Ulta Salon ($86.25), down 11% year to date. Analysts expect the retailer of cosmetics to report EPS of 74 cents after the closing bell on Tuesday. The stock set an all-time intraday high at $132.72 on Nov. 18, and then had a huge gap down on Dec. 6, well below its 200-day SMA at $101.05, trading as low as $80.35 on Jan. 22. The stock closed above its 200-day setting a 2014 intraday high at $106.83 on March 20, but has been back below its 200-day since March 26.

The weekly chart is negative but oversold with its five-week MMA at $87.74 and its 200-week SMA at $77.89. Weekly and monthly value levels are $82.86 and $76.69, respectively, with quarterly and semiannual risky levels at $102.71 and $120.79, respectively.

Crunching the Numbers with Richard Suttmeier: Moving Averages & Stochastics

This table provides the technical status for the stocks profiled in today's report.

There are five columns with moving average titles: Five-Week Modified Moving Average, 21-Day Simple Moving Average, 50-Day Simple Moving Average, 200-Day Simple Moving Average and the 200-Week Simple Moving Average.

The column labeled 12x3x3 Weekly Slow Stochastics shows the pattern on each weekly chart with readings from Oversold, Rising, Overbought, Declining or Flat.

Interpretations: Stocks below a moving average are listed in red.

Five-Week Modified Moving Average (MMA) is one of two indicators that define whether or not a weekly chart profile is positive, neutral or negative. The other is the status of the 12x3x3 weekly slow stochastic.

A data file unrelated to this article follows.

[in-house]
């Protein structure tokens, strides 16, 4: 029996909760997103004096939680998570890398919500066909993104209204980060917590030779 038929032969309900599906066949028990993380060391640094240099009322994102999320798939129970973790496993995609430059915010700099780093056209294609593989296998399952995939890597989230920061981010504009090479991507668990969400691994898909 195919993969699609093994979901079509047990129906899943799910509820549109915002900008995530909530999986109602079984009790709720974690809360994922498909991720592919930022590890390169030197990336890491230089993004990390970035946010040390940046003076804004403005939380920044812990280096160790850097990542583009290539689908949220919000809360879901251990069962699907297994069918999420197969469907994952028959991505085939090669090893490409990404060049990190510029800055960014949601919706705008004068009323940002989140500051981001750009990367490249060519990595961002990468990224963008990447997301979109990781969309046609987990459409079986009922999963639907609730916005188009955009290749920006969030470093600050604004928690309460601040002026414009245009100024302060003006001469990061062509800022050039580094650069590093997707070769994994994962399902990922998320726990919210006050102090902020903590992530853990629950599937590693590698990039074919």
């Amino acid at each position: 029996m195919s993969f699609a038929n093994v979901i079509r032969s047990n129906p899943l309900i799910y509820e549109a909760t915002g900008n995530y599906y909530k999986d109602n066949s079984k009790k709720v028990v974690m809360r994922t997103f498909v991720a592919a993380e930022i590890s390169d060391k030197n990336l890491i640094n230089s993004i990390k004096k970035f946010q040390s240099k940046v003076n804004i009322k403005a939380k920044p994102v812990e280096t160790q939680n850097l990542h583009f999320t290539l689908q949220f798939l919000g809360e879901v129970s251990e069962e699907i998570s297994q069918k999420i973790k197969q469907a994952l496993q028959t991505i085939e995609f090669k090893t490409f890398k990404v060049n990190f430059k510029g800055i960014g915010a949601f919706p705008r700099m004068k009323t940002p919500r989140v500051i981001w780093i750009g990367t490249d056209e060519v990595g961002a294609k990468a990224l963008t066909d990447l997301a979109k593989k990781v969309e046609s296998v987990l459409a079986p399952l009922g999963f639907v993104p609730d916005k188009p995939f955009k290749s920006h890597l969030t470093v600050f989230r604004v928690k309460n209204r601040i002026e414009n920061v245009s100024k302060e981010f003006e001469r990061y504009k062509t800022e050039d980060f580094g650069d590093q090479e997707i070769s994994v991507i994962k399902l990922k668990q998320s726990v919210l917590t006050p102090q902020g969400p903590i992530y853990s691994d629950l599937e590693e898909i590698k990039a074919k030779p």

A stock with a positive technical rating is above its five-week MMA with rising or overbought stochastics.

A stock with a negative technical rating is below its five-week MMA with declining or oversold stochastics.

A stock with a neutral technical rating has a profile that is not positive or negative.

The 200-Week Simple Moving Average (SMA) is considered a long-term technical support or resistance and as a "reversion to the mean" over a rolling three to five year horizon.

The 21-Day Simple Moving Average is a short-term technical support or resistance used by many hedge fund traders to adjust positions. A stock above its 21-day SMA will likely move higher over a rolling three to five day horizon and vice versa.

The 50-Day Simple Moving Average is also a technical support or resistance used by many strategists and commentators in financial TV.

The 200-Day Simple Moving Average is another technical support or resistance and I consider this level as a shorter-term "reversion to the mean" over a rolling six- to 12-month horizon.

Crunching the Numbers with Richard Suttmeier: Earnings & Where to Buy & Where to Sell

This table presents the EPS estimates including date and before or after the close, and where to buy on weakness and where to sell on strength.